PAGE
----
Jessica McKinnie, MST ’15, Childhood and Childhood Special Education
Education coursework and practice at Pace has helped Jessica McKinnie, a master’s candidate in the MST Childhood and Childhood Special Education program, express her creativity and think outside the box.
“I have come to see myself as very creative when it comes to how I (want to) instruct my students,” the New York City native says. “I have learned that when I actually take chances and get really creative, I can come up with great stuff. I want my students to have that same creativity and not be afraid to take risks because you just never know what they can come up with.”
This creativity was evident in a video project for professor Kathryn DeLawter’s Human Development in the School Context course (ED 630): “Outside the Four Walls: Using New York City as your Classroom to Enhance Multicultural Understanding.”
“Why bring the culture inside when there is so much culture outside in NYC to learn and actually experience?” she says of the impetus for the idea. “Once I started telling people about it, they really liked the idea, so that really pushed me to do the video.”
McKinnie’s video explores various cultural sites and locations throughout New York City, including El Museo del Barrio, the Museum of the Chinese in the Americas, and includes informative sidebars about food and other sites all around New York.
McKinnie holds a bachelor’s degree in English. She tried working in journalism and advertising, but didn’t find her niche until she decided to work with younger children.
“I’ve loved it ever since,” she says.
When McKinnie considered graduate schools, she looked for programs specifically geared toward the needs of career changers, positive experiences from alumni and the actual program courses. “I’ve had outstanding professors who have been able to pass down their expertise to prepare the next generation of teachers. I like how they really are preparing us to teach the next generation of children and to really get us to think about what and how we are teaching,” she says.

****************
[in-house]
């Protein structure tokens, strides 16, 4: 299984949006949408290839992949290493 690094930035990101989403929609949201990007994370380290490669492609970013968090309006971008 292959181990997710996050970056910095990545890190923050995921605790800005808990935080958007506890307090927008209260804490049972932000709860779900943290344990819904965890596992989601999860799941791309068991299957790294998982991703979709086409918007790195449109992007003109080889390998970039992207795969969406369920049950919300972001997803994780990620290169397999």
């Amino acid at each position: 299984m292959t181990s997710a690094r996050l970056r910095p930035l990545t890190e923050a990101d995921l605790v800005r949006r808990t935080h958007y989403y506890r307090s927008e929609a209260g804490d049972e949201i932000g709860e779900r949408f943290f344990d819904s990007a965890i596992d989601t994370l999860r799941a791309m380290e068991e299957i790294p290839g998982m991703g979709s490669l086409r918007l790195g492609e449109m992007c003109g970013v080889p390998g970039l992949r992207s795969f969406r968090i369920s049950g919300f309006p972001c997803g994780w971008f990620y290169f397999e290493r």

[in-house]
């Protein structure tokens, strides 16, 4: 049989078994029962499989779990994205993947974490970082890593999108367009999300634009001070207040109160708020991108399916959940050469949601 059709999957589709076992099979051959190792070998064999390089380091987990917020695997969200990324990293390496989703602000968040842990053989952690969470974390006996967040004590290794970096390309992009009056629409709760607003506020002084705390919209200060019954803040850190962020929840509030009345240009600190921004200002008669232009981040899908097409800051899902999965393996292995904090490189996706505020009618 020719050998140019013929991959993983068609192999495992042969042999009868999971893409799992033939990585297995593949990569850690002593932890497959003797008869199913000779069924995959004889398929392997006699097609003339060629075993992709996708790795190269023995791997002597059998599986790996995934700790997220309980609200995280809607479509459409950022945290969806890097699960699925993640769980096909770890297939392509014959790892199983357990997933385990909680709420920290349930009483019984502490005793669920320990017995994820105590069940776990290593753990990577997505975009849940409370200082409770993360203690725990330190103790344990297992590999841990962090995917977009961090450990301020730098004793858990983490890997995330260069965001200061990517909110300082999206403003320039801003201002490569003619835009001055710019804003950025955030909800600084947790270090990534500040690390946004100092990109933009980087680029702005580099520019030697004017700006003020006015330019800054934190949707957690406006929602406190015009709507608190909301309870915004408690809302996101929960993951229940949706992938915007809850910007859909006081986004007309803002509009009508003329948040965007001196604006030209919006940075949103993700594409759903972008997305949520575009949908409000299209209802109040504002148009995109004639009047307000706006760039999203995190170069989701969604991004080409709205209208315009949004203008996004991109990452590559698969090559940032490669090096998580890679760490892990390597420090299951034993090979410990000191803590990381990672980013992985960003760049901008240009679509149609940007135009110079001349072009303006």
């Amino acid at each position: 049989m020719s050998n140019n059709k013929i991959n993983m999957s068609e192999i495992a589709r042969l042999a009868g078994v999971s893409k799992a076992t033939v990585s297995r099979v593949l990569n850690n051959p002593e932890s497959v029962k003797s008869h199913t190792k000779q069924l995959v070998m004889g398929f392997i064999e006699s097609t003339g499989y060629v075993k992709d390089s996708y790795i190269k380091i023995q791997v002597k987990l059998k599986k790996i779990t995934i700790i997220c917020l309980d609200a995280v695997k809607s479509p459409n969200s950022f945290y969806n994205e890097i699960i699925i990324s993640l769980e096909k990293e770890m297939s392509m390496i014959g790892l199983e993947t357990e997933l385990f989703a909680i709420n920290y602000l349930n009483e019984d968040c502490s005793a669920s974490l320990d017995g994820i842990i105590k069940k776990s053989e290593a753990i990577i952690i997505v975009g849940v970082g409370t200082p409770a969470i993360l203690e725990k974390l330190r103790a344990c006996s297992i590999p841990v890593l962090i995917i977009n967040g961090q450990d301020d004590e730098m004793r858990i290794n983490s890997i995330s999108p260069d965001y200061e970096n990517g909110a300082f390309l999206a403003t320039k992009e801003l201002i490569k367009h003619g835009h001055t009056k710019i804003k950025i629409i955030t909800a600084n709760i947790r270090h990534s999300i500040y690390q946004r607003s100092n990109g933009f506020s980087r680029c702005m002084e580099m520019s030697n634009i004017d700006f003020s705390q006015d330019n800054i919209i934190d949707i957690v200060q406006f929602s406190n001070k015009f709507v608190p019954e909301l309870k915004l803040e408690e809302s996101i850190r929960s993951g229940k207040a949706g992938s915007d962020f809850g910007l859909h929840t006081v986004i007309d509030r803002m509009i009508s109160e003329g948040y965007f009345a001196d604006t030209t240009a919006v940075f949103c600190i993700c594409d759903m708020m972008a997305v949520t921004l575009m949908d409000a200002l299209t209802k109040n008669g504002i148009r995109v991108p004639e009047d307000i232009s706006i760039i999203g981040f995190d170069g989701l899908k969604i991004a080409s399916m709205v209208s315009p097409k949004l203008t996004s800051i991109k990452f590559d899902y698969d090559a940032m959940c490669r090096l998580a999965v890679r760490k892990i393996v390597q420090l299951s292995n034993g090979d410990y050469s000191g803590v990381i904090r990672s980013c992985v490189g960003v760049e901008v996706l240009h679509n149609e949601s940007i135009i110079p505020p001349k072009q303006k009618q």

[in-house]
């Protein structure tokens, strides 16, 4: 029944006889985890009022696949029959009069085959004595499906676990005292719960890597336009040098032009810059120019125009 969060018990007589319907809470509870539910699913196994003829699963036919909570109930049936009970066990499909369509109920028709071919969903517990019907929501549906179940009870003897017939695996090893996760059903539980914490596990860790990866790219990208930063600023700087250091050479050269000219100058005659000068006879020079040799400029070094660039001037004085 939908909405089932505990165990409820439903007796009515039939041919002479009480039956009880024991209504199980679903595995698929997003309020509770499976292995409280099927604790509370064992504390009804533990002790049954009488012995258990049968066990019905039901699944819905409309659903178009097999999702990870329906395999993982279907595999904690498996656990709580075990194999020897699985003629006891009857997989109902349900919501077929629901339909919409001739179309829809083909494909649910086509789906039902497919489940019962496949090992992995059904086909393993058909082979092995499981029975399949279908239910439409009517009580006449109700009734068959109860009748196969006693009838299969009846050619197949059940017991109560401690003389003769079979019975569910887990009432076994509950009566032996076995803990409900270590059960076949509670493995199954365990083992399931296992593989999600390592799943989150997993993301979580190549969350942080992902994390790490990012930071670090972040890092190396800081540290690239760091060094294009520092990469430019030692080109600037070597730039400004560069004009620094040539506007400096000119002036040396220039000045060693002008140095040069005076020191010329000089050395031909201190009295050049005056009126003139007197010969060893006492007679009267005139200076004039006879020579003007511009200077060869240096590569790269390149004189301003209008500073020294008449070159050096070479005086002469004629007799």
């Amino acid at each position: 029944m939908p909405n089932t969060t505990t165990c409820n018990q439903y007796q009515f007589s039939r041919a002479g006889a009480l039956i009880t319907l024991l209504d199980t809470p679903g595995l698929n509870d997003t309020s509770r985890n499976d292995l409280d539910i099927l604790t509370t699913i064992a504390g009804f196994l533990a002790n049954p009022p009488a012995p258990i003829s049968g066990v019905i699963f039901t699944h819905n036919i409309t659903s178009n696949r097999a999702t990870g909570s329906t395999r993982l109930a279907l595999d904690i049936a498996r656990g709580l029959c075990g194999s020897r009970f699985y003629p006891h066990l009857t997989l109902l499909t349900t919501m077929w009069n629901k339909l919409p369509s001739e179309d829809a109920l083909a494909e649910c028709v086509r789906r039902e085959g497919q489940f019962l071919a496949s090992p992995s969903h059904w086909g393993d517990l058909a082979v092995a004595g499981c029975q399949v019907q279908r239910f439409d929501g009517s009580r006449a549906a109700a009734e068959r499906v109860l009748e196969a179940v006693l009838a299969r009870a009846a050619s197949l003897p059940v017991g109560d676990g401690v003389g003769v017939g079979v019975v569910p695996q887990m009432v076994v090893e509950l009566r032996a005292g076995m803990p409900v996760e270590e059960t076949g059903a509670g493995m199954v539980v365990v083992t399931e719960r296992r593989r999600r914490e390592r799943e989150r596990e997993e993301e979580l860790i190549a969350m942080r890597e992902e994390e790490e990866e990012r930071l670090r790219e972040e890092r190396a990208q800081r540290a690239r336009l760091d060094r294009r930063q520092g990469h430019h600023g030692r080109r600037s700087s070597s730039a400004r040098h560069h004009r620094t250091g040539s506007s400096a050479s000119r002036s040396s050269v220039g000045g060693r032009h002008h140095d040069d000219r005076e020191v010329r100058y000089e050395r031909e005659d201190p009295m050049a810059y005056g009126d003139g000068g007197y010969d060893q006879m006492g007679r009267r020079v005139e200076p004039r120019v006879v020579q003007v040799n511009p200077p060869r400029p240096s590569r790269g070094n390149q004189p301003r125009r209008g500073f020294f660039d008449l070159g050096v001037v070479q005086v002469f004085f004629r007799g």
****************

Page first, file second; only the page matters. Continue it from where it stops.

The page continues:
McKinnie believes courses like Dr. DeLawter’s will help enormously when she’s in the classroom. “We’re going to teach kids who may not be on grade level, and some who are exceeding above grade level. However, every kid develops differently and that’s what we have to keep in mind, “ she says.
Pace has allowed McKinnie to think very deliberately and consciously about what kind of teacher she wants to be. “I have come to see myself as an educator who would definitely try to integrate as many of the arts as I can when it comes to teaching my students. It’s who I am and I think it really helps students who just have different ways of learning,” she says of her evolving teaching philosophy.
She also believes that the classroom offers an opportunity for the teacher to be a student. “A lot of times, kids open up our world and introduce new and amazing things that we would never have thought about,” she says. “We’re teaching the next engineers and CEOs and never even know it. I think that’s one of the greatest opportunities we can have.”